Chronic Pain – Where I Am Now

It’s kind of hard for me to believe that I am where I am. The joint pain I suffer has been niggling on and off for several years, but now it is constant. It is my biggest health issue and it saddens and frightens me that it is as bad as it is.

I was diagnosed with osteoarthritis in Oct 2016. I have hallux rigidus in my right toe, which means I can’t bend it properly anymore because of several osteophytes (little bony protusions that grow and reduce joint mobility so the inflammed joint gets some protection).

My left big toe is slowly getting worse – I am afraid of what this means.

I already walk with a mild limp and roll my foot outwards to avoid bending the toe joint. I can’t walk long distances and running is out of the question. The consultant recommended an orthotic, but my vanity has kept it away (for now).

My treatment options are cortisone injections and then a cheilectomy (osteophyte removal), and finally complete bone fusion.

What is scarier is that the pain is now in my thumbs, wrists, elbows, knees, hips and spine. Those joints all click and crack when just a few years ago they were silent. I can’t open jars, fixing seatbelts hurt my hands and when I bend down it sometimes feels like the shooting pain in my knee will bring me to the ground.

At night my hips feel locked and I have to shift around in bed until they settle, raising my knees to my chest and back again until I free the joint.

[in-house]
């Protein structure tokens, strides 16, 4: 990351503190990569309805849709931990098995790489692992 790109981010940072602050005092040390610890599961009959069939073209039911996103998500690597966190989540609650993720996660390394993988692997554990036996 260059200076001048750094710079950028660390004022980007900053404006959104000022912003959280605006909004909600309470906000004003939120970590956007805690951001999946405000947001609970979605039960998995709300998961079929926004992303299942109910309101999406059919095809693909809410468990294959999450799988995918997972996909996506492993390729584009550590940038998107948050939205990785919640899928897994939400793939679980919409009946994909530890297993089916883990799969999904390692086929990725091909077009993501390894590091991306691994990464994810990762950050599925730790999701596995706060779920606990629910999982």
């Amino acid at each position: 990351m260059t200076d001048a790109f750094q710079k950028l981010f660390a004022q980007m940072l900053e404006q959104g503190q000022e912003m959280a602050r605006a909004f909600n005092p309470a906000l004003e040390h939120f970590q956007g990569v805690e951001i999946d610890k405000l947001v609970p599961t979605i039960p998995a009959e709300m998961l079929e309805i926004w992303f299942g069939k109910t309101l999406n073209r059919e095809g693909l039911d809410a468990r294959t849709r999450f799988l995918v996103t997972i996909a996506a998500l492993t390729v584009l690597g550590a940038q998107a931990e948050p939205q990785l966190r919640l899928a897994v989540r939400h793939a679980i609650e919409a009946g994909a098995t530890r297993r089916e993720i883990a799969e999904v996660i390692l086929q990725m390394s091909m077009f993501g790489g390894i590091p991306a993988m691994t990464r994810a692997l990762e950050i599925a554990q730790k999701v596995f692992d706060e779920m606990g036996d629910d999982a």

My spine feels like a tower of pumice stones that are on the verge of crumbling away.

Joint pain aside, I have the usual middle-aged mother’s complaints. Exhaustion, inability to sleep properly, irritability and a fair dose of anxiety and probably mild depression (over the state of my health, ageing appearance, and the state of the house mainly).

My body is soft and weak, and I am scared of physical exertion because for the first time in my life I can sense the underlying fragility of my structure.

A fall, a twist, could leave me broken.

Isn’t that how you’re supposed to feel when you are nearing the end of your life? Afraid of breaking?

Not at 42, surely.

I have also been suffering recurrent bouts of fever, chills and joint pain. I’ve had five episodes in the last 9 or 10 months. I deteriorate rapidly, going from absolutely fine to shivering and exhausted within around 4 hours. I am then bedridden for 36 hours, completely unable to do anything. I can’t eat and I shake uncontrollably. I recover in a day or two. The fever breaks, and my appetite returns. The exhaustion never really goes away. The last two episodes seemed to be triggered by physical exertion (a night without sleep at the hospital with my daugter and a full day of cleaning and gardening). I think I run at such a deficit of energy and my reserves are so spent that my body just goes into crisis mode to get the sleep it so desperately needs.

My weight is a few kilos over normal, so I’m not battling obesity. My blood test three months ago said everything was more or less okay (low vitamin D and low leucocytes). My skin and my jawline is increasingly sagging, my hair is greying, I have baby liver spots forming on the backs of my hands, a permanent rash on my legs, cracked heels and callouses on my feet.

But I am, as far as the medical profession believes, absolutely fine. With a bit of early onset arthritis.

But I am not absolutely fine. I am at the point where I am finding it hard to cope with my three children, and with the daily requirements of looking after them and the house (spare me the lecture on being an older mother – that is a whole other story for another day). The constant joint pain, shooting pains, exhaustion and slow-thinking I seem to suffer from are bringing me down.

I don’t believe that the body is meant to fall apart in middle age. So this is my quest to work out what I’m doing wrong and reverse it.

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